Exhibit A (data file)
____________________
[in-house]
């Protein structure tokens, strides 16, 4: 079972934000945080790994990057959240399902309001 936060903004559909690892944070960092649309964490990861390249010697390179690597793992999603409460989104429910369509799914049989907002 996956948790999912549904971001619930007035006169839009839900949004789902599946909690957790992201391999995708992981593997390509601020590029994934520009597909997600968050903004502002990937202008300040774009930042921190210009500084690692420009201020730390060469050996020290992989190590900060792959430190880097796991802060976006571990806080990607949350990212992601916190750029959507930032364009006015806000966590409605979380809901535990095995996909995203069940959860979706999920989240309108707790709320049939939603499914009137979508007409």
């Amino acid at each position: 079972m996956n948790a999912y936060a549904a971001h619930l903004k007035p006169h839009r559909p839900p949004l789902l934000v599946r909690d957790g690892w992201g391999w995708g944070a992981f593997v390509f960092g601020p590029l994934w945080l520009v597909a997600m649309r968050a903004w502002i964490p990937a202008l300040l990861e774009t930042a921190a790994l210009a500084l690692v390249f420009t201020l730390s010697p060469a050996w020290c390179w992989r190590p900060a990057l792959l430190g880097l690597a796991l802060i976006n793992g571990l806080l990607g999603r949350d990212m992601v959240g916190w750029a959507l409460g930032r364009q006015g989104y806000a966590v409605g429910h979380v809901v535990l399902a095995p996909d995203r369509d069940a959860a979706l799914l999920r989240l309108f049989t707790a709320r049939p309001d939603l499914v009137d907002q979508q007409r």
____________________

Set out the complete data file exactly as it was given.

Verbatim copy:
[in-house]
């Protein structure tokens, strides 16, 4: 079972934000945080790994990057959240399902309001 936060903004559909690892944070960092649309964490990861390249010697390179690597793992999603409460989104429910369509799914049989907002 996956948790999912549904971001619930007035006169839009839900949004789902599946909690957790992201391999995708992981593997390509601020590029994934520009597909997600968050903004502002990937202008300040774009930042921190210009500084690692420009201020730390060469050996020290992989190590900060792959430190880097796991802060976006571990806080990607949350990212992601916190750029959507930032364009006015806000966590409605979380809901535990095995996909995203069940959860979706999920989240309108707790709320049939939603499914009137979508007409």
């Amino acid at each position: 079972m996956n948790a999912y936060a549904a971001h619930l903004k007035p006169h839009r559909p839900p949004l789902l934000v599946r909690d957790g690892w992201g391999w995708g944070a992981f593997v390509f960092g601020p590029l994934w945080l520009v597909a997600m649309r968050a903004w502002i964490p990937a202008l300040l990861e774009t930042a921190a790994l210009a500084l690692v390249f420009t201020l730390s010697p060469a050996w020290c390179w992989r190590p900060a990057l792959l430190g880097l690597a796991l802060i976006n793992g571990l806080l990607g999603r949350d990212m992601v959240g916190w750029a959507l409460g930032r364009q006015g989104y806000a966590v409605g429910h979380v809901v535990l399902a095995p996909d995203r369509d069940a959860a979706l799914l999920r989240l309108f049989t707790a709320r049939p309001d939603l499914v009137d907002q979508q007409r």